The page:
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A Quttinirpaaq tent ring with an archaeologist in the photo for scale. © Parks Canada

Emulating Independence I Tool Makers Quttinirpaaq National Park’s Oldest Artifacts By Tim Rast

Four thousand five hundred years ago, small groups of muskox

hunters lived with their families on Northern Ellesmere Island, in what is now Quttinirpaaq National Park. is was not a scientific outpost or military expedition,

but family camps, including children and elders who lived, laughed, and told stories at the highest latitude than anyone has ever lived. ey were the first pioneers into the High Arctic at a time when there was no one there to ask for directions. What’s more, they were doing it using tools with stone tips as small as your fingernail. In 2010, I was asked by the Parks Canada Agency to make reproductions of some of these tiny tools and in 2013 they sponsored a pair of weeklong workshops in Resolute Bay and Grise Fiord to teach people how to make their own stone tools and hear their thoughts on the artifacts. 38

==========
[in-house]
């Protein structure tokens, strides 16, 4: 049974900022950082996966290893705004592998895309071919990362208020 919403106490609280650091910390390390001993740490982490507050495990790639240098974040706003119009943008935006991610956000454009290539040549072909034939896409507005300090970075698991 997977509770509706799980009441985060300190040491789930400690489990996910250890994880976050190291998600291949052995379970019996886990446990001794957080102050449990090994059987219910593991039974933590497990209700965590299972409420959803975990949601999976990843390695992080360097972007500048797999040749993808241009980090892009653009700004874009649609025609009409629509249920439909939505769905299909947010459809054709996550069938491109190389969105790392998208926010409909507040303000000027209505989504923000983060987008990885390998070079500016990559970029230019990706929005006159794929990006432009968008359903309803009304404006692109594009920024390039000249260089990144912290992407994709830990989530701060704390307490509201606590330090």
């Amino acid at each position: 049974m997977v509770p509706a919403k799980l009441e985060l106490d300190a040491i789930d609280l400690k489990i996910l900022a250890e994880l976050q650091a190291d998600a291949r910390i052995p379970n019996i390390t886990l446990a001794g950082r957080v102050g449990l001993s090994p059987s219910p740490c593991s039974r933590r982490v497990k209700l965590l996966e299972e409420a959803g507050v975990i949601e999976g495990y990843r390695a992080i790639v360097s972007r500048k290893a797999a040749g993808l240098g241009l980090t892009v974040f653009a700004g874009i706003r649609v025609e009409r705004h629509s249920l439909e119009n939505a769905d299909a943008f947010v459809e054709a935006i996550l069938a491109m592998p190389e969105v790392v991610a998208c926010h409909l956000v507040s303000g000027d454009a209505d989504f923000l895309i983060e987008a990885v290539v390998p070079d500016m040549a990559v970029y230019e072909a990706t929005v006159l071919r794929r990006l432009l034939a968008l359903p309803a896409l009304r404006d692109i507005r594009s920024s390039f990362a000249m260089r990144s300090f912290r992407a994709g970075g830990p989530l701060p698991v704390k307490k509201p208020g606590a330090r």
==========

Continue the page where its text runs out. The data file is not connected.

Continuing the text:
2015 | 03

Profile for above&beyond  Canada's Arctic Journal

Above & Beyond | Canada's Arctic Journal 2015 | 03  

Above & Beyond | Canada's Arctic Journal 2015 | 03